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An old friend makes a comeback

April 11, 2011
by Kevin Kolus, Editor
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Used with permission from orkin commercial services.
Picture used with permission from Orkin Commercial Services.


It comes out at night to gorge on human blood. It prefers unpleasant, uncomfortable surroundings to hide in. And it's coming to a facility near you. No, not a plaintiff's attorney—this particular louse has had the entire nation at siege.

If you've been asleep for the past year, it might be time to wake up and check your immediate living area for bedbugs. Chances are they've made a meal of you. Even worse, your residents might be on the menu. The problem has gotten so severe in some high-population markets, an entomologist from Cornell University told Crain's New York Business last fall that she'd be “surprised to hear of a hospital in New York that didn't have a bedbug problem.” Even Capitol Hill took notice, having hosted the official Congressional Bedbug Forum in November.

“Bedbugs are an issue just about anywhere,” says Patti Costello, executive director of the Association for the Healthcare Environment (AHE). “We're getting calls not only from care facilities, but from even outside of healthcare.”

The problem with healthcare facilities is the transient nature of its guest population. Depending on the size of a long-term care facility and the frequency of new arrivals and family visitors, the insects can become just as bad of a nuisance as in hospitals.

“It's not necessarily the residents who have brought them in,” Costello says, “unless they're just newly moving in, as much as it is somebody carrying them on their person or they're bringing in a suitcase or some type of bag from the home into the facility. That's how [bedbugs] hitch a ride. And once they get in, it's really difficult to stop them. So the people who are on the frontline, who actually discover the bedbugs, would be the environmental services workers. They're usually the first ones who notice a problem.”

Adult bedbugs are hardy pests and thrive if well-fed. (They can live even longer when dormant, surviving past a year without food.) Females lay about two eggs per day that hatch at normal room temperatures. A typical specimen is about 1/5 of an inch long with a reddish brown to mahogany-colored body, which is flat, allowing it to fit within the cracks of walls, light fixtures, electrical socketsanywhere out of plain view until the early morning hours when we are in our deepest of sleep.

“They particularly like bedding,” Costello says. “They tend to hide in the creases of mattresses, pockets between bedrails and headboards, draperies, upholstered furniture. Clutter certainly will mask a problem if you have one, so by keeping clutter to a minimum, by being vigilant in training the cleaning staff to know what they look like, you can control them. And really there is no control once you've got themyou have to get rid of them.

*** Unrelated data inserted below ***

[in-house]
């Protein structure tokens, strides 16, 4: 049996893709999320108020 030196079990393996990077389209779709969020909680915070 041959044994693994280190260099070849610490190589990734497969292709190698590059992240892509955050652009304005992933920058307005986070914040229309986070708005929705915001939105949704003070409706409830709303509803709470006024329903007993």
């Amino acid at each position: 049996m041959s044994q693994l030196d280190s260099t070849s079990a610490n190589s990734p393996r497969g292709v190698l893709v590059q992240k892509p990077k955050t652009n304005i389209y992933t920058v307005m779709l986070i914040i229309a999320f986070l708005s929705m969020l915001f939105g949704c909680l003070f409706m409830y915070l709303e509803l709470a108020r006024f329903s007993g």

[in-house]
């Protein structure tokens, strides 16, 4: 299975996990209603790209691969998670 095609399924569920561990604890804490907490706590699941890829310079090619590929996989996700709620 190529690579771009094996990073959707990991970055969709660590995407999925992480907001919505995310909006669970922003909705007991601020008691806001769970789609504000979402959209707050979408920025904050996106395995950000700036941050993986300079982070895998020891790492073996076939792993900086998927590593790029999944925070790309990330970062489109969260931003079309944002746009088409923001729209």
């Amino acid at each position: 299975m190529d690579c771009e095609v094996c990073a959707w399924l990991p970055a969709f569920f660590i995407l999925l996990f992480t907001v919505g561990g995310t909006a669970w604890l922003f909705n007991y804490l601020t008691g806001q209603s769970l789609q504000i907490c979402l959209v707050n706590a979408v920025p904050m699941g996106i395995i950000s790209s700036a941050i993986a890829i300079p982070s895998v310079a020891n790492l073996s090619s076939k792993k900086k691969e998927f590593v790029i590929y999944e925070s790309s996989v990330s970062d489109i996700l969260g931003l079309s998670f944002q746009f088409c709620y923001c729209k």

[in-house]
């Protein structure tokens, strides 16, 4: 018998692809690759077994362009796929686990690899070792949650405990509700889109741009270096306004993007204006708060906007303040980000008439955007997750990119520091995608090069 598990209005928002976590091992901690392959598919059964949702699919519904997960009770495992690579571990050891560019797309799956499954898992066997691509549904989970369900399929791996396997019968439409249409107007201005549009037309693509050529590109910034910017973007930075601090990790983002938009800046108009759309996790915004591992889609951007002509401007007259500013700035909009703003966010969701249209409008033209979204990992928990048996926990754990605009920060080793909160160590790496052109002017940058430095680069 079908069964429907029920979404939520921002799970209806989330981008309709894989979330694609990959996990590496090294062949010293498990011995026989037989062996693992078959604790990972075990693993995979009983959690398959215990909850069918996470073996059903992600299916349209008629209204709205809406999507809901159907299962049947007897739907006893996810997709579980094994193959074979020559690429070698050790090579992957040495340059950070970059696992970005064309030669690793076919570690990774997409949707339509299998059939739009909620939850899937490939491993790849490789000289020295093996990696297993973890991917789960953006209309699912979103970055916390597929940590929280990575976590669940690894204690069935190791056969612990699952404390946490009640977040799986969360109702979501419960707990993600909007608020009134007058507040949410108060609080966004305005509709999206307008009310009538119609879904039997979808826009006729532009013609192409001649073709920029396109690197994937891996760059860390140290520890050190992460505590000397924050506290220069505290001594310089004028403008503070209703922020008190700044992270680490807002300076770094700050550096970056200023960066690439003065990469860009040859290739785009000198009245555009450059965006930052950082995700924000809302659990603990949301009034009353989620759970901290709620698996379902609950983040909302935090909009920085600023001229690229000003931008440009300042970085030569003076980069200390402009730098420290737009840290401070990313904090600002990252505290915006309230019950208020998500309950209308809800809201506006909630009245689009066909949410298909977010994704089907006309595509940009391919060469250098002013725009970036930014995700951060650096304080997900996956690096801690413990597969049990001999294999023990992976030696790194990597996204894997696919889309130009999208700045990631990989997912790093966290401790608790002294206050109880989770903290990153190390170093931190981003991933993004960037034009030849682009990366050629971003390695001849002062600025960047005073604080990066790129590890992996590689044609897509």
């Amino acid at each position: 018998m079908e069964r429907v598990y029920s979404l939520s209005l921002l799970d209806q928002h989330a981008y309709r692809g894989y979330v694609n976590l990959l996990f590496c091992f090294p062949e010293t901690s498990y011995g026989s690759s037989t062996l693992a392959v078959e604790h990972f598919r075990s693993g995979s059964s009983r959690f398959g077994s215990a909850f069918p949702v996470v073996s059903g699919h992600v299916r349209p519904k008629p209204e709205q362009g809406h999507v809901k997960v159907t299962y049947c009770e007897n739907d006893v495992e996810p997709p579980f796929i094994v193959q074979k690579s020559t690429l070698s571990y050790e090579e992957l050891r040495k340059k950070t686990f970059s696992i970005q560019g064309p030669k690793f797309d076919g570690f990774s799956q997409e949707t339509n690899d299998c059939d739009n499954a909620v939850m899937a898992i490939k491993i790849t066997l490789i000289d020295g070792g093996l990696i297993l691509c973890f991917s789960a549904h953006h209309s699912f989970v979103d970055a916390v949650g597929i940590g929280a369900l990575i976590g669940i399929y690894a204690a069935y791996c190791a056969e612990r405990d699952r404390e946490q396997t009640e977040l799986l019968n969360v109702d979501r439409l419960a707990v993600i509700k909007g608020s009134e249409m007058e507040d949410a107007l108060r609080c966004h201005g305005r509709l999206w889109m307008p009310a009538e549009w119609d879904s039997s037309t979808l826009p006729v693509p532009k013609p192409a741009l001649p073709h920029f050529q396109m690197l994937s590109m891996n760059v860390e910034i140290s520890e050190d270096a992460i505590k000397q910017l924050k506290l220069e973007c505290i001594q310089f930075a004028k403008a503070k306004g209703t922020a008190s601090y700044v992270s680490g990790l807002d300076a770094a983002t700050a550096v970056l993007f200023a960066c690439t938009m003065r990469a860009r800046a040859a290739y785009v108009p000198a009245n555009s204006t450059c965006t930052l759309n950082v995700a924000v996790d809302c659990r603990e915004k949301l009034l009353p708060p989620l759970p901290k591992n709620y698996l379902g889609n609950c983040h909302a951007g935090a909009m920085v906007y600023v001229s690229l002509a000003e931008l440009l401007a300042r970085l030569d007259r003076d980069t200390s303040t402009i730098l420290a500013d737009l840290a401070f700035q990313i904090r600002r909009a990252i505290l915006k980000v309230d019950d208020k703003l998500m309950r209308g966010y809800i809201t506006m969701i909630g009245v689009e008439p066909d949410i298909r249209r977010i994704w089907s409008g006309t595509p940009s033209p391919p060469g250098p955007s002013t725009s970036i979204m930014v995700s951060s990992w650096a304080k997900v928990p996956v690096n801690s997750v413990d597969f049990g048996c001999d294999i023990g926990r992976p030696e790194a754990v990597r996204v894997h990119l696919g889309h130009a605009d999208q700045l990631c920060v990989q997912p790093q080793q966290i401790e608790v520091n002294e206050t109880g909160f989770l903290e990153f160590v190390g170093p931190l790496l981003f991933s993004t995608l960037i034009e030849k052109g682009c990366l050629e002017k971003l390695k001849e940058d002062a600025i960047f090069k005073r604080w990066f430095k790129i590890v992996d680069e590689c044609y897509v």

“From our perspective, training the staff is absolutely paramount,” she continues. “They need to know what they're looking for and where to look, particularly when you're doing a deep clean in a long-term care facility.”

AHE partnered with Orkin Commercial Services to release an updated version of its Recommended Practice for Integrated Pest Management “how to” guide. One of the main reasons for the update? There's a new section on bedbugs. “It's not a commercialized document,” Costello emphasizes. “It's strictly technical, it's written by two entomologists, and it focuses primarily on integrated pest management, which is taking all the necessary actions to prevent the infestation of all pests without the use of chemicals. And, of course, there's a section there that talks about when you have to employ the use of chemicals, the proper way to do that.”

Besides strict EPA regulations and a general level of unpopularity, chemical treatments are discussed as a last resort because bedbugs have slowly developed a resistance to many of them. “What we're told is that heat is the way to go,” Costello says. This can mean laundry services using water “as hot as the fabric can withstand” to drying items on the highest setting, she advises. A good detergent also helps. “There are other means if you have an infestation where you'd have to heat the room up to 121 degrees Fahrenheit for one minute, and that's a difficult thing to do. You really have to work in very close contact with a pest control company.”

And if your facility is unfortunate enough to have an infestation, the best thing you can do is not panic, Costello says. Hey, it's not like a lawyer is on the way. LTL

Web Resources

Long-Term Living 2011 April;60(4):50-52

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